Identify deficiencies that may impact IEQ and/or sources of odor concerns. Typically includes the following depending on the nature of concern, but not limited to:
- interview/questionnaire of concern individual(s)
- inspection above drop ceiling (condition of roof deck, pipe insulation, return air plenum)
- inspection of ventilation system (operation of variable air volume box and outdoor air dampers, check controls, measurements of carbon dioxide, temperature and relative humidity, sources near outdoor air intake, measure return and supply air volume, cleanliness of coils, liner and condensate pan)
- inspection of exterior
- inspection below drop ceiling (housekeeping, sink and floor drain traps, signs of past and present moisture concern via visual and/or moisture meter, mold growth, ensure connection of current and capping of abandoned sanitary vents, odorizers, excessive plants and fabric items, identify potential pathways, and measure volatile organic compounds, carbon monoxide, and lighting)
Date(s) of Assessment: February 15, 2019
A contractor was performing punch list items for the Construction Office at the school. The contractor had installed downspouts and rain gutters along the perimeter of what use to be the mechanical room / penthouse for the original gymnasium on 2/14 and 2/15.
At the time of the odor incident, the contractor was applying Sarnacol 2170 VC Membrane Adhesive to approximately six square feet of flashing on the penthouse doorway.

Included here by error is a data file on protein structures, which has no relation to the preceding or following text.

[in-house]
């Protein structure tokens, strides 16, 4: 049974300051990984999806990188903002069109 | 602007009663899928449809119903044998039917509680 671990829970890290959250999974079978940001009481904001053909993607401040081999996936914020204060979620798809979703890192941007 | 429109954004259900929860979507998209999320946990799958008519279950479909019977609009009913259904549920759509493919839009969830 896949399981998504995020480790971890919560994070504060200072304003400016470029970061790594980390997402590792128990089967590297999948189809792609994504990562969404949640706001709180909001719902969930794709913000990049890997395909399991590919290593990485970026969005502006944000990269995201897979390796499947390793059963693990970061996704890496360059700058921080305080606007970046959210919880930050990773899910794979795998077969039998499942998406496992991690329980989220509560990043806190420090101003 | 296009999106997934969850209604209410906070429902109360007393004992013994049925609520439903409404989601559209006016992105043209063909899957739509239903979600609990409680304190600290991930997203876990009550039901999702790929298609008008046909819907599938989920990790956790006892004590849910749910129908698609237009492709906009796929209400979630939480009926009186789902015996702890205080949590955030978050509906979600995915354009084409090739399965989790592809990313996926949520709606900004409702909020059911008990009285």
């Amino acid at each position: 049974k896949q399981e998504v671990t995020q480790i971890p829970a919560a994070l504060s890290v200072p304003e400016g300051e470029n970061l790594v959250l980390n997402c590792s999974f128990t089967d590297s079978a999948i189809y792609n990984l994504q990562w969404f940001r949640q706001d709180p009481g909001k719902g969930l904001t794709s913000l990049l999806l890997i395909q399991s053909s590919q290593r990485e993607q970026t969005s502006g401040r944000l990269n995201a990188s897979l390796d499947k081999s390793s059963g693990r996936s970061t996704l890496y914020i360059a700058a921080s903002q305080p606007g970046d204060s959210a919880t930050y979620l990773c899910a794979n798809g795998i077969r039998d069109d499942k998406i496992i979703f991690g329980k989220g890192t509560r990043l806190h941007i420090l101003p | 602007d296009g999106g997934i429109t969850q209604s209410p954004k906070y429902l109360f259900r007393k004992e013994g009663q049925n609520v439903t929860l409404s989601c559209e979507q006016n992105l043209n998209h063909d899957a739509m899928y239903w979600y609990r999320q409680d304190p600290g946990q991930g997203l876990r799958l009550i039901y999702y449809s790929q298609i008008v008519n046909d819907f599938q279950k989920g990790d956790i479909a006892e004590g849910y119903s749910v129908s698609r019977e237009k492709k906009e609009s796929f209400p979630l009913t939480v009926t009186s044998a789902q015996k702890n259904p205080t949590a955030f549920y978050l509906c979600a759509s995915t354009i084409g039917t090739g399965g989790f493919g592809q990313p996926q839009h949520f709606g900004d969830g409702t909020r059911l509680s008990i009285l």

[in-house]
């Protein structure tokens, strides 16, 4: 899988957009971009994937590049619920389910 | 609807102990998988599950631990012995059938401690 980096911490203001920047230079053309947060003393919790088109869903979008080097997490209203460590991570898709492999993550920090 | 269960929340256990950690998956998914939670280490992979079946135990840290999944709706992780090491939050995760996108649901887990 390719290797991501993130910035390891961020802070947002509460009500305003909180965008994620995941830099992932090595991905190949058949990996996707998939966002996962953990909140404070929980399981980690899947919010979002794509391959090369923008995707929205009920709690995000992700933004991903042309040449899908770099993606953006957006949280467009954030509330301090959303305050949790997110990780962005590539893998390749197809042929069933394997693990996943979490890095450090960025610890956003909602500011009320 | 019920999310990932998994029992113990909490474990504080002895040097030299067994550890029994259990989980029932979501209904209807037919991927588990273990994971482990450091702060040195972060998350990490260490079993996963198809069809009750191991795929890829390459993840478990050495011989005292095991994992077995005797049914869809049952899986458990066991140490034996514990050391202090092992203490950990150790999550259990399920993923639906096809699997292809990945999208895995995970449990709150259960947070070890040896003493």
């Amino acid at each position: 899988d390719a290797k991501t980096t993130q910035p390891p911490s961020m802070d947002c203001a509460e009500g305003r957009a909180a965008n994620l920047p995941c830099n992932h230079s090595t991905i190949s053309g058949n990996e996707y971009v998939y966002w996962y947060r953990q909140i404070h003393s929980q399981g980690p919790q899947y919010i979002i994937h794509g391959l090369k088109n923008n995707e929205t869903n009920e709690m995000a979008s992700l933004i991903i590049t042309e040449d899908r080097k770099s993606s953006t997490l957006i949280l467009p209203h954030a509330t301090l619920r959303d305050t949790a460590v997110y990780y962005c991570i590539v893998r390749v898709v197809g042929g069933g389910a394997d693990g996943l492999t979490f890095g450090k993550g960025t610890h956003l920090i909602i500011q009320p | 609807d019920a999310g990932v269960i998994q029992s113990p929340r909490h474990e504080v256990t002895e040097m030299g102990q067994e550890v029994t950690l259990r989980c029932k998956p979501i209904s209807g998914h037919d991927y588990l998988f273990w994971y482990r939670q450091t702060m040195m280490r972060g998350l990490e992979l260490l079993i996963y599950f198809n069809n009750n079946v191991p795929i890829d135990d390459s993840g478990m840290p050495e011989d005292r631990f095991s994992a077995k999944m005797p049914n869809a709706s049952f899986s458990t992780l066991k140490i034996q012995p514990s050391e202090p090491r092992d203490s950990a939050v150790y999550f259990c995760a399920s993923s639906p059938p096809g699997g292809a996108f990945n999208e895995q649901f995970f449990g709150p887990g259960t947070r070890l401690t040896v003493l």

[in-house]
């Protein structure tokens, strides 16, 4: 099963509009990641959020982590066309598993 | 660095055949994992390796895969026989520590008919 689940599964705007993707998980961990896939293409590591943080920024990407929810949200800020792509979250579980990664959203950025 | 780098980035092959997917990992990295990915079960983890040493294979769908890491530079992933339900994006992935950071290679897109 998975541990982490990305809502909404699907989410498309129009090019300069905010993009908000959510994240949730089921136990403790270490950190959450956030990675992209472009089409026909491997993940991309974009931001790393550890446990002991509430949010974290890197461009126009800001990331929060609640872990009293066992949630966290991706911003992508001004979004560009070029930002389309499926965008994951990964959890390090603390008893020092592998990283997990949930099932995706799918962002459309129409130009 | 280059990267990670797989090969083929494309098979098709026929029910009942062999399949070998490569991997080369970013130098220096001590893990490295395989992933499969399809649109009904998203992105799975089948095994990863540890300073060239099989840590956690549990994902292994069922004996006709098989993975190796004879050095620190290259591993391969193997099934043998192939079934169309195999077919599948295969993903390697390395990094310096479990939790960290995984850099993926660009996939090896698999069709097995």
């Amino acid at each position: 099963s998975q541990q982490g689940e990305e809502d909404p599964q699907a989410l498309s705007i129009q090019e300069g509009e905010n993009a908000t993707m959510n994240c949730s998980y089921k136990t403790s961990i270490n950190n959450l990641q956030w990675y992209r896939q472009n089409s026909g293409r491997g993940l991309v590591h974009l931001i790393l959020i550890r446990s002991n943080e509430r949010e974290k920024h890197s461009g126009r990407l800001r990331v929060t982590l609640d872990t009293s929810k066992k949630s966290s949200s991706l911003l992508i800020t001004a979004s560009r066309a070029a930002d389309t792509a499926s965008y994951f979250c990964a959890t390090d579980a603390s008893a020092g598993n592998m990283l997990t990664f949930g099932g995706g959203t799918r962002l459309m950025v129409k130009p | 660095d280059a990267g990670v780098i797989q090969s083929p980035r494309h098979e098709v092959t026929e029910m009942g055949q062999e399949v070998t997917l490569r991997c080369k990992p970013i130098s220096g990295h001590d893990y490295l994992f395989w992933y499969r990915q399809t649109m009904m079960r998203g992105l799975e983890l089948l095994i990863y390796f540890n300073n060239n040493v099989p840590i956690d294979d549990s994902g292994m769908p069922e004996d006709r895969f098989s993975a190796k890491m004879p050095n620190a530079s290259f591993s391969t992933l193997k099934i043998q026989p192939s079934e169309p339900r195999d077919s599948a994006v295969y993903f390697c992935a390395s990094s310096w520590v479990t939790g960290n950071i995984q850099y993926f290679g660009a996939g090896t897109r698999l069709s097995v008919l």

The swirling winds forming in the exterior corner of the penthouse where work was being performed directed the odor into the dedicated outdoor air unit's 3 (DOAU 3) intake which was approximately 15 feet away. DOAU 3 serves the two impacted rooms. In addition, the penthouse does not currently have doors and it is possible wind forced the odor into the penthouse and through open floor penetrations (old pipes).
At the time of investigation, windows and doors (interior and/or exterior) had already been opened to air out spaces and the contractor ceased work. A faint odor resembling rubber cement could be detected in parts of the impacted rooms. A photo-ionization detector (PID) able to measure vapors detected 0.4 parts per million (ppm) and significantly below occupational exposure limits for the product's chemical components.
The incident was considered a nuisance event since "small" portion of the product was used and the work was initially performed outside, significantly diluting vapors prior to their introduction into the DOAU.
Construction Office instructed their contractor to cease roof work during school hours/while DOAUs are in operation.